Secretary of State Jon Husted

Ohio's elections chief says a federal judge's demand to come up with a new order regarding provisional ballots is even worse than a previous court demand.

Lawyers for Secretary of State Jon Husted have complained to a federal appeals court that the judge changed rules for provisional ballots after the election but before the ballots are counted beginning this weekend.

Husted's office asked the 6th U.S. Circuit Court of Appeals Wednesday to reverse the decision by federal judge Algenon Marbley.

Find up to date results from throughout the state of Ohio.

Ohio's elections chief wants to see a judge's order requiring the state to count certain flawed provisional ballots thrown out.

In a filing Friday, Republican Secretary of State Jon Husted said the U.S. 6th Circuit Court of Appeals' ruling last week made the consent decree unnecessary and it should be vacated.

The decree requires election officials to count votes cast provisionally using the last four digits of a voter's Social Security number then made defective by poll worker error.

It's now clear that early in person voting in the weekend just before Election Day is going to take place in Ohio after all. That’s because the nation’s highest court is not going to take up the appeal requested by the state to overturn a federal ruling that allows the 11th hour in person voting.

The Obama campaign has won its lawsuit to keep in place a federal court decision that allows in person voting hours on the Saturday, Sunday, and Monday before Election Day.  Ohio Democratic Party Chair Chris Redfern is pleased with the decision by the U.S. Supreme Court.

Voter rights groups in Ohio are raising questions about an order from the state's elections chief that bans local election boards from calling or emailing people about errors on their absentee ballots.

The directive from Secretary of State Jon Husted requires boards to notify voters by mail if their ballots are invalid. Voters would then need to appear at their board during office hours to address any problems. He's also told boards to provide accommodations for the disabled.

Voters in Ohio are getting their chance to cast an early ballot for president, U.S. Senate and other races.

Early voting for the Nov. 6 election starts today, with Ohioans able to vote by mail or in person without having to give a reason.

Ohio's elections chief Jon Husted says he's confident the state is prepared. He says local boards have received more than 922,000 absentee ballot applications as of Friday.

About 30 percent of Ohio's total vote - or roughly 1.7 million ballots - came in ahead of Election Day in 2008.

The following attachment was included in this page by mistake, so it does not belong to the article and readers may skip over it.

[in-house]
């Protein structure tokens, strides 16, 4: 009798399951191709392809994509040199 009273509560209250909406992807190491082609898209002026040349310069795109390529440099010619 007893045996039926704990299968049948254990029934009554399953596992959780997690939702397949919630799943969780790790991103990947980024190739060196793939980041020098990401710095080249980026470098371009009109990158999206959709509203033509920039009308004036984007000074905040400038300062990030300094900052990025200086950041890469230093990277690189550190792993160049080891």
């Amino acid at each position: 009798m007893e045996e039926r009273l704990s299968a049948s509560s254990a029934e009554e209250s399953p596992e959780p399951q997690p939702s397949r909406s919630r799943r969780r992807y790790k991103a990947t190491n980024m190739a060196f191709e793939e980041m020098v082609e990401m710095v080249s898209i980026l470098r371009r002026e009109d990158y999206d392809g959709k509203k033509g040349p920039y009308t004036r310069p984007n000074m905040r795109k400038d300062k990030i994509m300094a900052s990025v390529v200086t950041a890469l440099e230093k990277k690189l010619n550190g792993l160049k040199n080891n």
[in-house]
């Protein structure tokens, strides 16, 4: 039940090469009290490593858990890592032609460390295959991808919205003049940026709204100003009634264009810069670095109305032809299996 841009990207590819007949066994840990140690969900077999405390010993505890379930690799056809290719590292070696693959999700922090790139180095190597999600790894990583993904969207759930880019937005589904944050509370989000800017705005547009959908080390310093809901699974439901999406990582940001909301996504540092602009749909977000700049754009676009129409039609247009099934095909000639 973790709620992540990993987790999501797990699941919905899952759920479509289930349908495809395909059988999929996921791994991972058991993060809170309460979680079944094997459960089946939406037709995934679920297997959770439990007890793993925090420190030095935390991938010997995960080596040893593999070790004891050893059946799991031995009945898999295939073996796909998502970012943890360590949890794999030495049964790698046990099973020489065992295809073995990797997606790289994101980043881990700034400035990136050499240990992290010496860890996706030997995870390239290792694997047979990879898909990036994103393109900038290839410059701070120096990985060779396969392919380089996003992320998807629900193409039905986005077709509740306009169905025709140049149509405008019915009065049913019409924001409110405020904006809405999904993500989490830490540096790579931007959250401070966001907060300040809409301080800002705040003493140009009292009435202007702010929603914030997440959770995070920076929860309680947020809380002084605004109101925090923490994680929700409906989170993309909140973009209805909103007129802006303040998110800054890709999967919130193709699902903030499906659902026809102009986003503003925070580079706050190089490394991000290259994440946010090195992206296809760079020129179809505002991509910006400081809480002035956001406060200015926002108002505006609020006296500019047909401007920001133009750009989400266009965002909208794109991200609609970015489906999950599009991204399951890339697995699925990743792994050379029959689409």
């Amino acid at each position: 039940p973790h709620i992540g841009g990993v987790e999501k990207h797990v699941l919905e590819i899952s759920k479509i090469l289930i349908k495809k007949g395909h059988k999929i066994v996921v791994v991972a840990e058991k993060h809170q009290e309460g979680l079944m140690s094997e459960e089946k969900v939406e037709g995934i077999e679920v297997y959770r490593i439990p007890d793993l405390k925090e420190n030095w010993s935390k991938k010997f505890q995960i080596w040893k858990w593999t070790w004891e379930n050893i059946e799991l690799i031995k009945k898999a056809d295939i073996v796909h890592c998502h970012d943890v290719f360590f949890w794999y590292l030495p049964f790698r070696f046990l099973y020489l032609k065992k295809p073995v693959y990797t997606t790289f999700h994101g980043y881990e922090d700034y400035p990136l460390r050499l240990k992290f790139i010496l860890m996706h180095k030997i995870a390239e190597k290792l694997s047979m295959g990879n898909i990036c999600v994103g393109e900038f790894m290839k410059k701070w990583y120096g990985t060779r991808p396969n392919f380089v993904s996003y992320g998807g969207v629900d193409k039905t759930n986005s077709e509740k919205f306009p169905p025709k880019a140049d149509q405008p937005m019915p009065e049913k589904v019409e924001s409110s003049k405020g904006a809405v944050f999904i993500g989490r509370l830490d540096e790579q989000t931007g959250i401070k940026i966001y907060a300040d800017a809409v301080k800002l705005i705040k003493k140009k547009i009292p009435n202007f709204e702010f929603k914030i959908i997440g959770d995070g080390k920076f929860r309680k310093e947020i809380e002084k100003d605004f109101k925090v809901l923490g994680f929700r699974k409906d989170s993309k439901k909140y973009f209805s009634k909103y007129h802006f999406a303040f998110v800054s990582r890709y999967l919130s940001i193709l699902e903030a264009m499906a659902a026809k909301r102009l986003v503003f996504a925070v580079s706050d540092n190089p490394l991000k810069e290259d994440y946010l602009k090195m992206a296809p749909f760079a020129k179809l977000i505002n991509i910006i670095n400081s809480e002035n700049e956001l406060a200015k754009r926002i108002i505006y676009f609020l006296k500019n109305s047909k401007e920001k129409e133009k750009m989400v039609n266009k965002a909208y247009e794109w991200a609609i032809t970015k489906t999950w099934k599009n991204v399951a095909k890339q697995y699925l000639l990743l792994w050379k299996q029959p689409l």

A federal judge is hearing arguments today in a lawsuit involving two Montgomery County Democratic elections officials who claim they were unjustly fired by Ohio's secretary of state.

Republican Jon Husted fired the two members of the Montgomery County Board of Elections late last month. He said they violated his order that set uniform early voting hours in the state.

Ex-board members Dennis Lieberman and Thomas Ritchie Sr. are suing Husted, saying he wrongfully terminated them after they voted to allow early voting on weekends.

Did you recently receive a letter from Secretary of State Jon Husted? Want to know more about it? Emily McCord speaks to voter advocate Ellis Jacobs. He's an attorney with Advocates For Basic Legal Equality, or ABLE. He spells out what it means to request a mail ballot and what to do if you haven't received one yet. Also, he brings us up to speed on what's happening with early voting today.

Ohio voters will see an expanded description of a proposed redistricting amendment on fall ballots, but the issue's backers say the language is still cumbersome.
 
The Ohio Ballot Board agreed in a party-line vote Thursday to new ballot language for Issue 2. The vote came a day after the Ohio Supreme Court ruled that the wording was incomplete and inaccurate.
 
Secretary of State Jon Husted's office proposed adding paragraphs of exact phrasing from the amendment. Democrats and the group behind the proposal said a more concise, clear summary was possible.
 

Ohio's elections chief given the green light for  replacements for two Montgomer county elections officials fired in a dispute over extended voting hours.

Yesterday,  Republican Secretary of State Jon Husted has named former Dayton Mayor Rhine McLin and attorney John Doll to serve on the Montgomery County Elections Board.

County Democrats nominated McLin and Doll on Monday to complete the terms of former members Dennis Lieberman and Thomas Ritchie Sr.

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